Having A Baby

Looking After Your Mental Health

Looking after your own wellbeing is the most important step to feeling well in pregnancy and getting ready for your new arrival. Taking care of yourself is good for you, your partner and the rest of the family. Take some time to check that you are eating well and getting enough rest. Spend time talking to your friends and family and ask them for the support you need.

It can feel like a lot of pressure to get everything ‘right’ during pregnancy and this might feel stressful.

Some people may have suffered with mental health problems before pregnancy. For others mental health needs may start during pregnancy and/or after their baby is born. Services are now much more aware of the importance of caring for people’s physical and emotional wellbeing during pregnancy and beyond. You do not have to cope alone.

You may have a history of mental health issues. Maybe you take medication for your mental health. You may feel worried about how having a baby will affect you.

Talk to your GP or Midwife as soon as possible in your pregnancy. Make an early appointment with your GP or the midwife who can make a plan of support with you.

Dive Deeper

Asking For Help

You may worry that you will be judged, and people will think you are not able to be a good parent because you are finding things hard. There are lots of parents who struggle at times with their mental health and are very good parents.

Health professionals know this and want to support you. Your team will want to do everything they can to help you feel well and be able to enjoy being a parent to your child.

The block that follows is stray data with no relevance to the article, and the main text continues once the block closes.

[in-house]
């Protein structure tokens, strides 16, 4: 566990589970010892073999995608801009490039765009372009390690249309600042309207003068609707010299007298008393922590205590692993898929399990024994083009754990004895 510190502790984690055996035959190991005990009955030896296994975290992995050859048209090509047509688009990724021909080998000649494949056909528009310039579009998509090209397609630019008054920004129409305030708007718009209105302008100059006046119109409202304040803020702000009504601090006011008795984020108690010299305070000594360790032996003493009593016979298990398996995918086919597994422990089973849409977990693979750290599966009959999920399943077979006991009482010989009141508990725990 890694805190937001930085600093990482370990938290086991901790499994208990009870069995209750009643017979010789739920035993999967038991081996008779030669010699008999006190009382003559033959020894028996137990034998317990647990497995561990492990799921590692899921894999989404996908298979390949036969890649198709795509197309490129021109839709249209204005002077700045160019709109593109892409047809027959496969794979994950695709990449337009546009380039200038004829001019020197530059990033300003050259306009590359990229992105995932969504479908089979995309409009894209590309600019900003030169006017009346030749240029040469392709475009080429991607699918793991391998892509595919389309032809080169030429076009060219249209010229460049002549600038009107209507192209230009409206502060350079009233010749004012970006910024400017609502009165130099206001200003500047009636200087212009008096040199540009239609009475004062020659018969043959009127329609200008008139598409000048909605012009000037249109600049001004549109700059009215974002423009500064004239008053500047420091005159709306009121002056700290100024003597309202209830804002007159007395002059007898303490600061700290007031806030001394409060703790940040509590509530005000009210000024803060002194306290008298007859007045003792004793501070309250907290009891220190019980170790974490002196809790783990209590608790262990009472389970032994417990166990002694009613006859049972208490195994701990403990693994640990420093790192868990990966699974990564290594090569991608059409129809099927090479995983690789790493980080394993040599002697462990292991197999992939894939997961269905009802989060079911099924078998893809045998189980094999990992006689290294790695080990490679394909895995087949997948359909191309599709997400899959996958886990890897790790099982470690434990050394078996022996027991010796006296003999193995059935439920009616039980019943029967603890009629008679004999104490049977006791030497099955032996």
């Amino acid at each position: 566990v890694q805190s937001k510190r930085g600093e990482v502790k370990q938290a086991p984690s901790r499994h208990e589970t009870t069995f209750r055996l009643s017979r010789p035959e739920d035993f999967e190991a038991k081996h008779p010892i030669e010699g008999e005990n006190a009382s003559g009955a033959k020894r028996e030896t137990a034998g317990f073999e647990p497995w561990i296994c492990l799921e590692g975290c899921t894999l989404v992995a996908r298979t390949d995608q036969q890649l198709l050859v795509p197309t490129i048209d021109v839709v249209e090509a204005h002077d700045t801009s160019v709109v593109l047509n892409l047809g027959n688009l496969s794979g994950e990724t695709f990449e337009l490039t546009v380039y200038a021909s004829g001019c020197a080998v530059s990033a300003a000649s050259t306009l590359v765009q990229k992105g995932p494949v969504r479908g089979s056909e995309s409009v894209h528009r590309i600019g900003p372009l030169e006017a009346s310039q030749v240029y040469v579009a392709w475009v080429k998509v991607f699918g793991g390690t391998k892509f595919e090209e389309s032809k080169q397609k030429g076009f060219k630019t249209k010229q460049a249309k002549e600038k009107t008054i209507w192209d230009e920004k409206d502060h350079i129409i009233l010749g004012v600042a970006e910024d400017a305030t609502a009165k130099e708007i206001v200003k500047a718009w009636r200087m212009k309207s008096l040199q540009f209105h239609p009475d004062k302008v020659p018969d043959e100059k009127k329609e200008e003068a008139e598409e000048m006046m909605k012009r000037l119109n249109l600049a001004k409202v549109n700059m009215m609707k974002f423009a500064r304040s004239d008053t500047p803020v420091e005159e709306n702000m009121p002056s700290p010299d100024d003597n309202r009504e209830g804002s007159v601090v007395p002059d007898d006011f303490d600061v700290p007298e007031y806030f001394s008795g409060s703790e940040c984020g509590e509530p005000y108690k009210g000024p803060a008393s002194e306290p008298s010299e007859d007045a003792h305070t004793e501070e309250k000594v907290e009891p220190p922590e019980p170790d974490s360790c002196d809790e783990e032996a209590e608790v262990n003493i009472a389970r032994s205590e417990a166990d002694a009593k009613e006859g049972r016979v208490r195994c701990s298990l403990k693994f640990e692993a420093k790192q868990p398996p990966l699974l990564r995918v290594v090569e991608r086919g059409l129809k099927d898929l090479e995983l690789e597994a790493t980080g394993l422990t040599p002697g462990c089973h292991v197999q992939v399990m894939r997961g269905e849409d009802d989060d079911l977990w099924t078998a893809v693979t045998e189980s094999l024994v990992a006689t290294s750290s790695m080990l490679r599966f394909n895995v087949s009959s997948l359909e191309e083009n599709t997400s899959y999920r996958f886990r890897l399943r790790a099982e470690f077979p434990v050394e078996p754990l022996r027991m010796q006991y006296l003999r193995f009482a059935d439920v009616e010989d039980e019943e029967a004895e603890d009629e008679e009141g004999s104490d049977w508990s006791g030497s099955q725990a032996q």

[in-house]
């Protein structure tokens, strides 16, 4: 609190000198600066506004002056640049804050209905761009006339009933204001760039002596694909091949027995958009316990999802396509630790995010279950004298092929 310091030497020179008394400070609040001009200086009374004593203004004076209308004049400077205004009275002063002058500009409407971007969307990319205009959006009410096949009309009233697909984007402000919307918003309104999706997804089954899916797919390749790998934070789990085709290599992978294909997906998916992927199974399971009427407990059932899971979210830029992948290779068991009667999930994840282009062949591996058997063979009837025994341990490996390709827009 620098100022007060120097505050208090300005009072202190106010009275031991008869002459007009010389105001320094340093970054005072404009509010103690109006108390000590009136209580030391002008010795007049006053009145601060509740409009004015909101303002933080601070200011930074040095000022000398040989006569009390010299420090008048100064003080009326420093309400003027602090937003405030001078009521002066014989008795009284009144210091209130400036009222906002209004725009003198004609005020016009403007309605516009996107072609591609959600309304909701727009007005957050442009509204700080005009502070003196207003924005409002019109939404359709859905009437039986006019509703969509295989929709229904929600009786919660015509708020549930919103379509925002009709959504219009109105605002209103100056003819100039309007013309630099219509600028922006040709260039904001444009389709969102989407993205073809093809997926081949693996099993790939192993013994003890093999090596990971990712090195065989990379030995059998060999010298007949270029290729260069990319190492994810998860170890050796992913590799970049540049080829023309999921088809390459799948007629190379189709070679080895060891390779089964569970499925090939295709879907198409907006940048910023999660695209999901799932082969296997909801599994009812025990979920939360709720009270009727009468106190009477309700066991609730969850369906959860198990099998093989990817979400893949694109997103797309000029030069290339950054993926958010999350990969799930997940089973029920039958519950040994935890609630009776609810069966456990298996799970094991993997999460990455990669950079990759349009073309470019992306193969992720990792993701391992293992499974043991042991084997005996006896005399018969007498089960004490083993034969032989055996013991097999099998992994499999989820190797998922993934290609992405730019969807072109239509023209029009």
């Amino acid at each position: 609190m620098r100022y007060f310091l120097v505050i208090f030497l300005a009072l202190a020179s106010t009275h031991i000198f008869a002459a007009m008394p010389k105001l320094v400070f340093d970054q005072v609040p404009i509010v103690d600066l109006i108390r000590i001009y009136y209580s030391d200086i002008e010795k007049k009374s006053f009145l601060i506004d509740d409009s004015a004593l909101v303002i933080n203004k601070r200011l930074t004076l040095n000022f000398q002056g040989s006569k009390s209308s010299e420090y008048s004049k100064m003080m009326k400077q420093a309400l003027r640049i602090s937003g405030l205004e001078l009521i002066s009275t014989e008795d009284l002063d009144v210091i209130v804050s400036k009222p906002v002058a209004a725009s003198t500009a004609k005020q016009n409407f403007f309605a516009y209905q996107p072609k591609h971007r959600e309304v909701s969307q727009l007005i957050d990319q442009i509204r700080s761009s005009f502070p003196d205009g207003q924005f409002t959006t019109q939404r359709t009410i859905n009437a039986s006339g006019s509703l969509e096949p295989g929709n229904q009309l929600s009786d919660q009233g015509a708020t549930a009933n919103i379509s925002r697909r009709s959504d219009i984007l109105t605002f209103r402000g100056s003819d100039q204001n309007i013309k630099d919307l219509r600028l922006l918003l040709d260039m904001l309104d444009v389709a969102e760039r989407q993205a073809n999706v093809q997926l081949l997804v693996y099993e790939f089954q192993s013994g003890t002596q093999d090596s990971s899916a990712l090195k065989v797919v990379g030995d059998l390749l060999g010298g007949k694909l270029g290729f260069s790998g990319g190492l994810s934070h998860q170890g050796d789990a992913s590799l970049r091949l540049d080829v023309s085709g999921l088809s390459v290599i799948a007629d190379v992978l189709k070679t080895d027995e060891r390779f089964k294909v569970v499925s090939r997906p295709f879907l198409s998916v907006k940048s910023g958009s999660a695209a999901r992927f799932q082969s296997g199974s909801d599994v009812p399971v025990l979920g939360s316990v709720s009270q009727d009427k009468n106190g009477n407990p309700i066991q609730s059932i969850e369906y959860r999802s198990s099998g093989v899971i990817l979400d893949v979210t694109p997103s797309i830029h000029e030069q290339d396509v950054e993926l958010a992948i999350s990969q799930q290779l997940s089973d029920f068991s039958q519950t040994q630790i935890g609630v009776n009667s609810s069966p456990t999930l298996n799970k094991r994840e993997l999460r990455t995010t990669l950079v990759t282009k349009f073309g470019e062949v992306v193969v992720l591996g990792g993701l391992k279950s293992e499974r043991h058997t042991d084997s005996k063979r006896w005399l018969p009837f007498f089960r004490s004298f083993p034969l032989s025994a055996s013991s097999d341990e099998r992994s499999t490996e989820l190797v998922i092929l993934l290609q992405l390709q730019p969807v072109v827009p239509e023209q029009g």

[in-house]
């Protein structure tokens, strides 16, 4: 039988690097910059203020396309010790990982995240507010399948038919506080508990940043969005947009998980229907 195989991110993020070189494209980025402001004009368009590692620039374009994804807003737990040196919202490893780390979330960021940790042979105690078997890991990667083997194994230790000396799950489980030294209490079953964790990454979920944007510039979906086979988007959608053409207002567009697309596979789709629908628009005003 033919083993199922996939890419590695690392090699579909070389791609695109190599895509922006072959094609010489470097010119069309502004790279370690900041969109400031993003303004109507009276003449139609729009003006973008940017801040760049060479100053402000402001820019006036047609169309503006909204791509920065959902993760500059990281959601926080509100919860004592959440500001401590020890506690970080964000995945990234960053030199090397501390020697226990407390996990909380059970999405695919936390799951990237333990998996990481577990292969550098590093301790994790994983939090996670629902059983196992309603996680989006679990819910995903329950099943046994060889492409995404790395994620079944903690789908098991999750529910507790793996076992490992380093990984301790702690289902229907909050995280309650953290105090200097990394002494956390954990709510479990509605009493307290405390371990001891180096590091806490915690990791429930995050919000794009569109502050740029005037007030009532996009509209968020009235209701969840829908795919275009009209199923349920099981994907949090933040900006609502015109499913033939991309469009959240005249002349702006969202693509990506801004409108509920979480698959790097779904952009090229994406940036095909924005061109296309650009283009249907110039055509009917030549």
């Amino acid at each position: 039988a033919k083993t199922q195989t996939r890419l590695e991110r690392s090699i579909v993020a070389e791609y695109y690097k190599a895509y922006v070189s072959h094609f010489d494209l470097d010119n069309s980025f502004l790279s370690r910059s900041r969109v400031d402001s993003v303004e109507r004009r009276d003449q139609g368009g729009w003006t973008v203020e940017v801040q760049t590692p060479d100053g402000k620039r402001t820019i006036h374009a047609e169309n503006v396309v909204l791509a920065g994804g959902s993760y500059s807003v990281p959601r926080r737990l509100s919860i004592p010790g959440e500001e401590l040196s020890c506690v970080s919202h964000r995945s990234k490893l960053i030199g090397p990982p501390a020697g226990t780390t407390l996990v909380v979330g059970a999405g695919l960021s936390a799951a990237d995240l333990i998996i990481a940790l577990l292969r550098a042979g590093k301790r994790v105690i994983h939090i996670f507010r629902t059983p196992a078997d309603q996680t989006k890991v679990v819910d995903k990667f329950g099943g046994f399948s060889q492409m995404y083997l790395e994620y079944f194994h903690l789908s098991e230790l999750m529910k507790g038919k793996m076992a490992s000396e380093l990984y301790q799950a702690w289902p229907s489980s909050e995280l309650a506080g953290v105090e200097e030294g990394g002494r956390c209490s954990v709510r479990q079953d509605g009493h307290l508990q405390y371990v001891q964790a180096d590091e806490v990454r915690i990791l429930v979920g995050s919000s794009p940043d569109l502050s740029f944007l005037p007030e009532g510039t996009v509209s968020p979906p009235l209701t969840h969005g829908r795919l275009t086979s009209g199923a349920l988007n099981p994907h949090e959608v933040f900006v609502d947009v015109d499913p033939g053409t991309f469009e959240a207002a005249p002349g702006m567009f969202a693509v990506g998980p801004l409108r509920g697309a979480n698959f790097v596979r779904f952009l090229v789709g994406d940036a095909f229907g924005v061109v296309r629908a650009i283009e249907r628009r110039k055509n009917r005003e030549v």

Asking for help is always a positive step. You and your whole family will benefit from getting the right support.


Do not stop any medication you are taking for your mental health without medical advice. Even if you feel well it can be harmful to stop some medications suddenly.

It may be that the medication you are on is safe in pregnancy. There may be a safe option you can take instead. It is very important you find this out from a health professional.

Mental Health Worries

You may have had mental health problems in the past, a long term mental health condition or this may be the first time you have worried about this.

It is normal to have a range of thoughts and feelings, both positive and negative, when you are getting ready for your baby to arrive.

Talk to Someone

The first step is to talk to someone about your worries and concerns;

  • Talk to family and friends – share how you feel and ask them if they have any worries about you
  • Talk to health professionals.

Be as honest as you can about how you are feeling. That way you can get the right help for you and your baby.

If you are;

  • Having thoughts of hurting yourself
  • Having feelings about ‘not wanting to be here’
  • Having any thoughts and feelings that are worrying you or loved ones
  • Are worried about your partner.

Seek support straight away. Call 111 or your GP for advice. If you feel at risk of harming yourself go to your local A&E department.

Mental Health Support